AT a time when the NHS is under so much scrutiny and decisions are being made on its future, it is perhaps fitting to have a revival of George Bernard Shaw’s witty and entertaining play, The Doctor’s Dilemma.
Written in 1906 it makes a case against privatised medicine and how doctors should be held to account for the decisions they make.
The current production now on at the National’s Lyttleton Theatre is great fun thanks in no small way to the top notch cast and beautiful set.
Aden Gillett plays the newly knighted Sir Colenso Ridgeon who believes he has found a potential cure for tuberculosis but only has a limited number of places on his trial.
One day the beautiful Jenifer Dubedat (corr sp) arrives at his Harley Street consulting rooms begging him to save the life of her artist husband Louis who has the illness.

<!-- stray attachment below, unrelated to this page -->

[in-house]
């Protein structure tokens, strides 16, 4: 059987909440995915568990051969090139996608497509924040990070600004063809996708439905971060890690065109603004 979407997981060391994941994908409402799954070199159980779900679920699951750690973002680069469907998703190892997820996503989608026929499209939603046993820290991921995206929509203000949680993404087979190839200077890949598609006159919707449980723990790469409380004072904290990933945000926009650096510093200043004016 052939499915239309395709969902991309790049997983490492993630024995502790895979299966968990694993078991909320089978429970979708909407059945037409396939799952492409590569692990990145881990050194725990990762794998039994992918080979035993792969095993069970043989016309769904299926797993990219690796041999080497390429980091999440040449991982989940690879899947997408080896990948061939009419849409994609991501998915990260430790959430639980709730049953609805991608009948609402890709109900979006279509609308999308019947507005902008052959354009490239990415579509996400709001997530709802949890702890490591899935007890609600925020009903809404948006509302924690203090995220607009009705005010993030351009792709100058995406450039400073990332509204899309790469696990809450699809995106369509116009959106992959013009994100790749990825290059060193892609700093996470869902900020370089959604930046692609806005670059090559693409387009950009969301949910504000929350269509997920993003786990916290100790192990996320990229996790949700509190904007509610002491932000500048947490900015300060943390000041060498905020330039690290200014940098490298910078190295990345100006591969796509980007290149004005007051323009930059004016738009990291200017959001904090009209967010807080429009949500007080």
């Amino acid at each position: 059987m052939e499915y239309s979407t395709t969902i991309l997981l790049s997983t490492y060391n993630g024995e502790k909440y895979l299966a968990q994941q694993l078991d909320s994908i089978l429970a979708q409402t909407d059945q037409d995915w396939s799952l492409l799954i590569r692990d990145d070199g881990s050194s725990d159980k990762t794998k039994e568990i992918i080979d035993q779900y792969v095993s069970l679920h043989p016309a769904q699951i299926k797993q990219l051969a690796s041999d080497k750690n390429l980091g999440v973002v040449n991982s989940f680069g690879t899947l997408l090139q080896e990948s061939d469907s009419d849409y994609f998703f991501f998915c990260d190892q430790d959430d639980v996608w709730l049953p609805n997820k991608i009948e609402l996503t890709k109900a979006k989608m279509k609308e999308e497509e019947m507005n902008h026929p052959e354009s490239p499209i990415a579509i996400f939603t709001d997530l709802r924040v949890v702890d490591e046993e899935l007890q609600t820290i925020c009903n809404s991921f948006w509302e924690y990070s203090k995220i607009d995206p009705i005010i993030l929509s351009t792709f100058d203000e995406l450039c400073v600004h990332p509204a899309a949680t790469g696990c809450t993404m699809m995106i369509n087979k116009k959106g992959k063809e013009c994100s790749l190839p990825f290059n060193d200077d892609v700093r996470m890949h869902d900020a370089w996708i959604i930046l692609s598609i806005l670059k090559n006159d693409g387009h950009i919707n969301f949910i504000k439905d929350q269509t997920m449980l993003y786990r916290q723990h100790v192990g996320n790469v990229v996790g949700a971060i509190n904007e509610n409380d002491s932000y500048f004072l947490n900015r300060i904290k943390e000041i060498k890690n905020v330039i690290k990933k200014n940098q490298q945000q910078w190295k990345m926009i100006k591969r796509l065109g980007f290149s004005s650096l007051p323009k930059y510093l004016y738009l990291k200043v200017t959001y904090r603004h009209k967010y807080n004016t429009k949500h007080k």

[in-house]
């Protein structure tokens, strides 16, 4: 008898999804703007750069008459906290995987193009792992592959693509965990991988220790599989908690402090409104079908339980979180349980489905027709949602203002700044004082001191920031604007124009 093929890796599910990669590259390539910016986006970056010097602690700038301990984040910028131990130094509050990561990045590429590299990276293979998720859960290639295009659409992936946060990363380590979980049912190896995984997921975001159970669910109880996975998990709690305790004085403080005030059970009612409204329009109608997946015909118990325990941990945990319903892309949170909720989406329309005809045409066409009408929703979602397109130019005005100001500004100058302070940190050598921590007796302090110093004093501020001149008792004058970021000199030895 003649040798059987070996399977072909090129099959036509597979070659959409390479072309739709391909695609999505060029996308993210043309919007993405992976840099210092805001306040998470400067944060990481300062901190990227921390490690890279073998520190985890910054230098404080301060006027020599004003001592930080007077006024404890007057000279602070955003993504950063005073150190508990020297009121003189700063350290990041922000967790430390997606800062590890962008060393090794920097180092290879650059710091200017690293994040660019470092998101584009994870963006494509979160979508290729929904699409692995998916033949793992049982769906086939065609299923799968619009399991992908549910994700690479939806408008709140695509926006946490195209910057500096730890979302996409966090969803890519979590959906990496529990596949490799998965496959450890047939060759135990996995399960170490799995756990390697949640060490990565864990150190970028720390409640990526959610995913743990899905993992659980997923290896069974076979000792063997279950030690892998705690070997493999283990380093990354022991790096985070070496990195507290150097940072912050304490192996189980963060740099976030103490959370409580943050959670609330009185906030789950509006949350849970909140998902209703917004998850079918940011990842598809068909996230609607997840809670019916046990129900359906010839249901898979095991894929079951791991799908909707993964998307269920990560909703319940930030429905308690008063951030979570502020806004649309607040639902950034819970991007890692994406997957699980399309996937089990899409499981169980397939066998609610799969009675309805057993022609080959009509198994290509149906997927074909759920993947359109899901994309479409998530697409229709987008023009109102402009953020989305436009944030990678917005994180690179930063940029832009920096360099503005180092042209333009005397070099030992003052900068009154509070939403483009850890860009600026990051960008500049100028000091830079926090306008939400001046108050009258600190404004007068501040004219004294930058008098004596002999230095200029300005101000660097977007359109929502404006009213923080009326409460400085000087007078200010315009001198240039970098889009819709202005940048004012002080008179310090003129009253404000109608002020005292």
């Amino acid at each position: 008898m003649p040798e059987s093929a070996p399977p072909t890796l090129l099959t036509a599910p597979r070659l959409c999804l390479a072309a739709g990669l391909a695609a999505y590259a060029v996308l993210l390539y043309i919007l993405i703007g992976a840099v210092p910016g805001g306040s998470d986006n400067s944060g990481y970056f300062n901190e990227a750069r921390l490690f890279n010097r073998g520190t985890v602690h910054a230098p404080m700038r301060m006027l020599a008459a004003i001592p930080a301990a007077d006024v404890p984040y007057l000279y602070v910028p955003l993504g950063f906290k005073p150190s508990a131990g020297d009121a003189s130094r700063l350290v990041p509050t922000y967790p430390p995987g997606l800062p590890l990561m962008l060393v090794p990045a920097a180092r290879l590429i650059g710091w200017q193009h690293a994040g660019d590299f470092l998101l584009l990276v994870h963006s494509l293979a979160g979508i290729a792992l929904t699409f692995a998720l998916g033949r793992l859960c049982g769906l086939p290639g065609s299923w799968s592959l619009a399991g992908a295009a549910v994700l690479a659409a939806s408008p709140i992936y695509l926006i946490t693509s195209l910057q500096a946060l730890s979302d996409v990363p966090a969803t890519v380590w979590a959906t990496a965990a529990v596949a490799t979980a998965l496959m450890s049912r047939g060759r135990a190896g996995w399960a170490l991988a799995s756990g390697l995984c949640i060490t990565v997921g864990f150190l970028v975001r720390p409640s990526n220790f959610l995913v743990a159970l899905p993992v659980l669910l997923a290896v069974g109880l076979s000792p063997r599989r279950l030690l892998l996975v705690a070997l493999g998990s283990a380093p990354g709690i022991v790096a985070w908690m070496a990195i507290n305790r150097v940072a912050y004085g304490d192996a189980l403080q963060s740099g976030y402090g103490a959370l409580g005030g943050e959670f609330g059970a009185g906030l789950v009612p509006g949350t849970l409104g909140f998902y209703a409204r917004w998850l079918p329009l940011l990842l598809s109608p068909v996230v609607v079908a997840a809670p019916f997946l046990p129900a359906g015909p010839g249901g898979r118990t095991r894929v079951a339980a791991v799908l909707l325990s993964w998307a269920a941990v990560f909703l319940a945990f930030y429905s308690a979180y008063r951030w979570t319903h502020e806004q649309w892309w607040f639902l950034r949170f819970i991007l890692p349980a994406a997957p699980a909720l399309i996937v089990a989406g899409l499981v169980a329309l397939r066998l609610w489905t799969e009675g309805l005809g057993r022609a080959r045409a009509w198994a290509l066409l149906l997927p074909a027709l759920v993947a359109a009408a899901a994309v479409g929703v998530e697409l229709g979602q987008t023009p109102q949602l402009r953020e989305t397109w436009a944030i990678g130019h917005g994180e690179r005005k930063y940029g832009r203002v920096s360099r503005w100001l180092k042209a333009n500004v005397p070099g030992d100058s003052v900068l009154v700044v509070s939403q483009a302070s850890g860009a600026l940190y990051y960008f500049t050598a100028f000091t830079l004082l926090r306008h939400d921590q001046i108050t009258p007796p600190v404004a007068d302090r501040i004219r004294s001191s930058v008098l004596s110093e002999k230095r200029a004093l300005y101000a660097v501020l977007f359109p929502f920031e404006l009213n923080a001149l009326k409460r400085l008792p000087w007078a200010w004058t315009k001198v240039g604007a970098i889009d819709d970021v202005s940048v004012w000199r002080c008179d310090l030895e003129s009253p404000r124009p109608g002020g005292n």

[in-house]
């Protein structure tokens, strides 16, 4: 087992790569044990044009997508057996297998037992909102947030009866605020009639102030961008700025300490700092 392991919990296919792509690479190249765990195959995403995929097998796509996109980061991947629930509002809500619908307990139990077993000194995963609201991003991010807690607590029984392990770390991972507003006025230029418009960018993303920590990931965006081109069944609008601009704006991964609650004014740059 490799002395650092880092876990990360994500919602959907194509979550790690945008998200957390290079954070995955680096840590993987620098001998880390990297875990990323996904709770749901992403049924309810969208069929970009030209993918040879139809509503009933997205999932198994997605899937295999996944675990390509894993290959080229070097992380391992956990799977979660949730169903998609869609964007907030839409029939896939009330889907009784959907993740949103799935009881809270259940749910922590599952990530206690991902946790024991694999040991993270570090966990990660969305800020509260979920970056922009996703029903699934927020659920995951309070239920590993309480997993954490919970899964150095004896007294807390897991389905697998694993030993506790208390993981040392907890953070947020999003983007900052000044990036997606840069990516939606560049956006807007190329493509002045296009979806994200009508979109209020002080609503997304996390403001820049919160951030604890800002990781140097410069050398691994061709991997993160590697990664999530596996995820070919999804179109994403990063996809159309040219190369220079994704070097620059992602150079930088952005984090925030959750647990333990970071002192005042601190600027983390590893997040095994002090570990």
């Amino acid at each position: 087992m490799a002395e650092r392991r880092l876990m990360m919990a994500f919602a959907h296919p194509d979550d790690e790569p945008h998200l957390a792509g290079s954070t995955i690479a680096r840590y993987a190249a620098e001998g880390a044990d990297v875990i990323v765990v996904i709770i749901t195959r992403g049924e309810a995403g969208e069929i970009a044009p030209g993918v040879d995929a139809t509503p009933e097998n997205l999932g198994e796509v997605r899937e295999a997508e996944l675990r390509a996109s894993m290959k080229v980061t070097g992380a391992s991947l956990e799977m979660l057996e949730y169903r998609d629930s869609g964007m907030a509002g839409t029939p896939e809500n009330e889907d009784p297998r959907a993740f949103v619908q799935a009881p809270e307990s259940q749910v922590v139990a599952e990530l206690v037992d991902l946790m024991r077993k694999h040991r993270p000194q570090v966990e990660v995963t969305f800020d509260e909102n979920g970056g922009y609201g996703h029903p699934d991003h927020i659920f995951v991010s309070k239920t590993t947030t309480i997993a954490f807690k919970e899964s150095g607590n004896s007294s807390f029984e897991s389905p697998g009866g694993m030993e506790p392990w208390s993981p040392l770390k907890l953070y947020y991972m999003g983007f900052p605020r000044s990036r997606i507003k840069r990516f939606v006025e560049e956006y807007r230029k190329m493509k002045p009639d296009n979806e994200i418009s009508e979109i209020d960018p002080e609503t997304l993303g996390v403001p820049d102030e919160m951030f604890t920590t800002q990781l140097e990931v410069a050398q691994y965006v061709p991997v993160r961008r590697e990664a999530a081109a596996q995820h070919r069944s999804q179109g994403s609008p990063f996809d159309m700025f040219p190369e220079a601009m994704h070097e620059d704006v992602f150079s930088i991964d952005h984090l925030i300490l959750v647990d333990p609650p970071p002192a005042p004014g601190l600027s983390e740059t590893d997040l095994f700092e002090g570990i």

Ridgeon and five of his medical friends invite the pair to dinner to assess whether Dubedat should be saved.
The medics, pompous and frock-coated, are beguiled by the charismatic Dubedat (Tom Burke) and his lovely wife, and decide his life is worth saving, even at the expense of another.
However, no sooner are they congratulating themselves on making their decision than they realise their friend Dr Blenkinsop is also afflicted with the disease and Dubedat is not the man they thought he was.
Ridgeon then faces his dilemma. Should he help the likeable Dr Blenkinsop (played by Derek Hutchinson) who is a man of principle but has no money, or the morally questionable but gifted young painter Dubedat?
His decision is not helped by the fact he has fallen for Dubedat’s wife (played by Genevieve O'Reilly).
With excellent performances all round and full of hilarious one-liners this is a production which makes for an entertaining evening.
The Doctor’s Dilemma is on until September 12.
Tickets cost from £12. Call the box office on 020 7452 3000.